Why NuBits failed
- NuBits are digital tokens issued on the Nu Network which also issues shares (NuShares) so as to create a community of shareholders to govern the network and maintain the peg.
- The peg is maintained through the laws of supply and demand in a centralized way — Nubits are either created or bought up by BTC reserves held on the Nu Network.
- Once the reserves get depleted, the only good way to save the peg is to raise more funds through the sale of NuShares, which only works as long as there are buyers.
This is where the peg ultimately failed again in March 2018. To put it simply, the Nu Network is not profitable enough to have the reserves for times of sustained attack, and March 2018 is not the first time it happened.
Back in September 2014 a developer going by the pseudonym JordanLee set out on a brave attempt at pegging a cryptocurrency, NuBits, to the U.S. dollar. The $1 peg lasted for around twenty months […]
In late May , a single large seller of NuBits emerged, offloading around 10% of the entire NuBits supply in a day or two […] To keep the price of NuBits at $1, the NuBits team that was tasked with maintaining the peg had to use up a large quantity of its reserves. In the course of events the team decided to widen the peg to $0.95-$1.01 in order to slow the reserve bleed. However, the next round of selling broke the peg for good and the price quickly plummeted below 50 cents.
This scenario is possible in every stablecoin that relies on sales of a share token and has the owner as the lender of last resort. Other than NuBits it also makes Bitshares vulnerable, and some of the newly proposed stablecoins don’t really seem to implement anything more sophisticated than the reliance on issuance, share auction and trading activity.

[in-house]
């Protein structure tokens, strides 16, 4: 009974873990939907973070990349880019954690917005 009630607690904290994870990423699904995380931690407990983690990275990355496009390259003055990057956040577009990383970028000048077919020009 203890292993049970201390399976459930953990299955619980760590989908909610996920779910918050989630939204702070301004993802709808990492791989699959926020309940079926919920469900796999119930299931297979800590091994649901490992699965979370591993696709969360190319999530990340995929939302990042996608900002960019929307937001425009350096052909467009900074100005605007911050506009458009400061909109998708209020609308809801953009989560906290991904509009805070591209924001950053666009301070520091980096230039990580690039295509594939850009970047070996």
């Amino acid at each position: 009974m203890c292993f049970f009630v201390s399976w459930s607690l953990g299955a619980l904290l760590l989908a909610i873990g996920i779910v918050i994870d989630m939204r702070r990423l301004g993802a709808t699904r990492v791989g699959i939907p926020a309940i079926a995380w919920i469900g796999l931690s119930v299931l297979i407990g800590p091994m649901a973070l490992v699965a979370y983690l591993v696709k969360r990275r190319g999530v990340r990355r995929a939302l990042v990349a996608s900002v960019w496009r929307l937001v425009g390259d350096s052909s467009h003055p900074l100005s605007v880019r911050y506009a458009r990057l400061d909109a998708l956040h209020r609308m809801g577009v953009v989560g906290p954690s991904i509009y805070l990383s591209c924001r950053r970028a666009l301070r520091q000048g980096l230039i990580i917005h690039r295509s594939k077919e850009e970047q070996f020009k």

Stablecoin Trends in 2018
This year the stablecoin trend is moving away from any form of backing to a system that mimics fiat currencies:
Several of the new stablecoin project that are being funded and developed in 2018 are inspired by seigniorage. These include Basis (formerly Basecoin), Fragments, Carbon and Kowala; they were not included in the peg comparison above because none of them are live yet.
Basis, a stablecoin working with improved seigniorage shares system, even uses it as their marketing slogan — A stable cryptocurrency with an algorithmic central bank.
Does it sound foolish trying to pull off something central banks do while being far, far smaller and far less trusted than central banks? Shut up and take my money…
Seigniorage Stablecoin Projects Overview
- Carbon works with the stablecoin and a Carbon Credit token. In times of sub-peg values, the system relies on selling the Credit token which burns the stablecoin. Credits can be sold at secondary market as well.
- Ultimately the system will only work given enough market participation which is even said in the whitepaper very clearly.
- Mechanism of peg are rather weak: Trading activity, Variable Block Reward Algorithm (so that it doesn’t pay to create new tokens), Stability fee (transaction fee that is destroyed rather than sent to miners to reduce coin supply).
- Would you still transact tokens if you knew you will burn your money by doing that? I would wait for the next guy to bite first.
- Focuses on creating a spendable token on the ETH blockchain — a stablecoin that you will be able to use to pay for things in the real world.
- Mechanisms of peg however rely on trading activity and on manipulating the supply/demand via a system of USD Fragment bonds and on the owner’s reserve backing.
- Basis relies on manipulating the supply/demand using not only share tokens but also bond tokens: Bonds are created when the value of the stablecoin falls below the peg and are sold off undervalued as bond that promises 1 Basis stablecoin in the future once creation of new stablecoins is necessary. This bond system helps to keep the peg if the value rises above it by generating stablecoins for the bond holders. Once bonds are depleted the networks starts using the Shares token — new stablecoins are generated for holders of the Share token.